For many years, U.S. persons that have an interest in foreign financial accounts, and meet the reporting threshold of $10,000 at any time during the calendar year, are required to annually file a with the Treasury Department form TD F 90-22.1, Report of Foreign Bank and Financial Accounts (FBAR). The FBAR is separate from the income tax return and identifies bank accounts and investments outside the United States. They of course are also required to report income on their Form 1040, since Americans are taxed on their global income.
The Foreign Account Tax Compliance Act (FATCA) was enacted in 2010 and targets noncompliance by U.S. taxpayers with foreign accounts. FATCA now requires that you file, in addition, Form 8938, Statement of Specified Foreign Financial Assets, along with your Form 1040. The FBAR and FATCA forms duplicate a great deal of the information required to be reported, compounding the difficulty.
Many individuals have only recently become aware of these reporting requirements and are taking action to resolve any issues relating to prior years. Under the Offshore Voluntary Disclosure Programs (OVDP), the IRS has collected more than $5 billion in back taxes, interest, and penalties from over 33,000 voluntary disclosures. The OVDP was reopened in 2012 and IRS has raised the ‘offshore penalty’ to 27.5%. The program is open indefinitely until IRS announces otherwise.
IRS has released new procedures to allow U.S. taxpayers living abroad, who have simple tax returns and owe $1,500 or less, an opportunity to get current with their tax filing obligations without facing penalties or additional enforcement action. U.S. taxpayers should take care in making a decision on whether to apply for the OVDP. For some taxpayers, the penalties that apply under OVDP will suggest that alternative action is appropriate. For others, electing into the program and then opting out may be the preferred route, and explain why there is reasonable cause for not filing tax returns, information returns, or FBARs previously.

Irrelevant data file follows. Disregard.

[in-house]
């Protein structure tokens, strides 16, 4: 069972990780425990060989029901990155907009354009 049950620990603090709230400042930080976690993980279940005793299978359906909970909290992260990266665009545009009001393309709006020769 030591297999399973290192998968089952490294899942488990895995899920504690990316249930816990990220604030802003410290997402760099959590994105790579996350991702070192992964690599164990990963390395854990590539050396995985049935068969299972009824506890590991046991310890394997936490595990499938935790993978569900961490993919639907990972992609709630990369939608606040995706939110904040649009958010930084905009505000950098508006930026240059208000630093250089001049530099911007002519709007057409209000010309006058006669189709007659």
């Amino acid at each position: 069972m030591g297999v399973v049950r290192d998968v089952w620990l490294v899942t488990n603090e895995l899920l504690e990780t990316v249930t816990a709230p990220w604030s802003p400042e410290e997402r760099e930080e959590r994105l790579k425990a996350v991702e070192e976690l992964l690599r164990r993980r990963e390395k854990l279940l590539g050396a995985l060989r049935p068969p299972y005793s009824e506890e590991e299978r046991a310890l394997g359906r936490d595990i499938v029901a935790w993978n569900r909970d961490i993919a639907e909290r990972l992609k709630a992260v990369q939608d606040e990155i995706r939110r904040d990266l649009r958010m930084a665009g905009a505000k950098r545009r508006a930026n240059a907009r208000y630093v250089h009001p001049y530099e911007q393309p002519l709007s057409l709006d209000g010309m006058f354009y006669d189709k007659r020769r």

A potential bright spot in the OVDP program is the opt-out provision. The threat of a full, normal examination would be coupled with appeal rights. This is an option that should be considered.
The IRS has reorganized its Large Business and International (LB&I) Division operations. LB&I now has an International Individual Compliance office, and also set up a Global High Wealth Industry group. Now you didn’t know you were an “Industry”, did you? They have collected agents from across the country, armed them with the toughest IRS Industry Counsel, and are three years into examining all “Global High Wealth People,” whether they reside in, or outside, the United States. What does this kind of examination look like?
In the past, the individual Form 1040s might be examined. Later, a related partnership might be examined, and still later a related corporation or trust. The Service has become convinced that tax evasion or avoidance by high net-worth individuals is accomplished by having many entities with intertwined transactions. Therefore, the services’ approach is to put all the returns in the hands of one team for a thorough examination. This is an excruciating process for you. The IRS is committed to extracting your full fair share.
It is important to recognize that the Global High Wealth audits are organized with a team of examiners and specialists, taking an “enterprise” approach to target all the international business operations controlled by the high-wealth individual. LB&I Counsel attorneys are becoming involved from the beginning of the audit, assisting on international tax issues. These audits generally follow procedures for LB&I large business audits, generating significant requests for information from you, and often taking several years. Contact Casimir Consulting at the onset of the examination. We will assist you by meeting with the IRS to discuss the Quality Examination guidelines that apply, define roles and expectations for the exam plan. During the process, alternative dispute resolution techniques, including early referral to IRS Appeals and fast track settlement are available.